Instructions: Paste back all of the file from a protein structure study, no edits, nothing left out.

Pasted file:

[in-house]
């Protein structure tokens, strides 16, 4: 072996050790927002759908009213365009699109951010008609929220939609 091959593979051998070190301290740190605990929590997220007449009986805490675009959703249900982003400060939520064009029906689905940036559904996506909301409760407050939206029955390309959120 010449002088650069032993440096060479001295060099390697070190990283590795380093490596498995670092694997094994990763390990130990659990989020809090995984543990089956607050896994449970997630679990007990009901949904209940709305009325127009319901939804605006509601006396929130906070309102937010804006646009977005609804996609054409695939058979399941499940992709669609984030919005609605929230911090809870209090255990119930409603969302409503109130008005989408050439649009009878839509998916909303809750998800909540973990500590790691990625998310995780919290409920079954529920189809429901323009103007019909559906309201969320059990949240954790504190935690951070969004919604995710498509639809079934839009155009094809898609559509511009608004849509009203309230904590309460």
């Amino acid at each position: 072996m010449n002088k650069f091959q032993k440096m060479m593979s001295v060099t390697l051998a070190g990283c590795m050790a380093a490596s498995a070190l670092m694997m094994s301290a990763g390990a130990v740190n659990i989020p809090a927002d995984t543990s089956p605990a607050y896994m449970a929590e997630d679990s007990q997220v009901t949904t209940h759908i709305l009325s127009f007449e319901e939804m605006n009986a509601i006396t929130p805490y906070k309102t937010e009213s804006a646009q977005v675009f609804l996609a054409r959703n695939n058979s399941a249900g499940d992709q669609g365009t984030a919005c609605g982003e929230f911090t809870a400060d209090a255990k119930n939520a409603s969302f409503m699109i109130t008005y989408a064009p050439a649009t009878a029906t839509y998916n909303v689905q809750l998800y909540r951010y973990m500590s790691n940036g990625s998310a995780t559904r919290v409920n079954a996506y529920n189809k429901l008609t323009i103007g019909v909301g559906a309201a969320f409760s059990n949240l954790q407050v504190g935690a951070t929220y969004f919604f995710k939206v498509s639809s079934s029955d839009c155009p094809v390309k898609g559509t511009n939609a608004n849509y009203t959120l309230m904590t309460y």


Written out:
[in-house]
């Protein structure tokens, strides 16, 4: 072996050790927002759908009213365009699109951010008609929220939609 091959593979051998070190301290740190605990929590997220007449009986805490675009959703249900982003400060939520064009029906689905940036559904996506909301409760407050939206029955390309959120 010449002088650069032993440096060479001295060099390697070190990283590795380093490596498995670092694997094994990763390990130990659990989020809090995984543990089956607050896994449970997630679990007990009901949904209940709305009325127009319901939804605006509601006396929130906070309102937010804006646009977005609804996609054409695939058979399941499940992709669609984030919005609605929230911090809870209090255990119930409603969302409503109130008005989408050439649009009878839509998916909303809750998800909540973990500590790691990625998310995780919290409920079954529920189809429901323009103007019909559906309201969320059990949240954790504190935690951070969004919604995710498509639809079934839009155009094809898609559509511009608004849509009203309230904590309460």
């Amino acid at each position: 072996m010449n002088k650069f091959q032993k440096m060479m593979s001295v060099t390697l051998a070190g990283c590795m050790a380093a490596s498995a070190l670092m694997m094994s301290a990763g390990a130990v740190n659990i989020p809090a927002d995984t543990s089956p605990a607050y896994m449970a929590e997630d679990s007990q997220v009901t949904t209940h759908i709305l009325s127009f007449e319901e939804m605006n009986a509601i006396t929130p805490y906070k309102t937010e009213s804006a646009q977005v675009f609804l996609a054409r959703n695939n058979s399941a249900g499940d992709q669609g365009t984030a919005c609605g982003e929230f911090t809870a400060d209090a255990k119930n939520a409603s969302f409503m699109i109130t008005y989408a064009p050439a649009t009878a029906t839509y998916n909303v689905q809750l998800y909540r951010y973990m500590s790691n940036g990625s998310a995780t559904r919290v409920n079954a996506y529920n189809k429901l008609t323009i103007g019909v909301g559906a309201a969320f409760s059990n949240l954790q407050v504190g935690a951070t929220y969004f919604f995710k939206v498509s639809s079934s029955d839009c155009p094809v390309k898609g559509t511009n939609a608004n849509y009203t959120l309230m904590t309460y």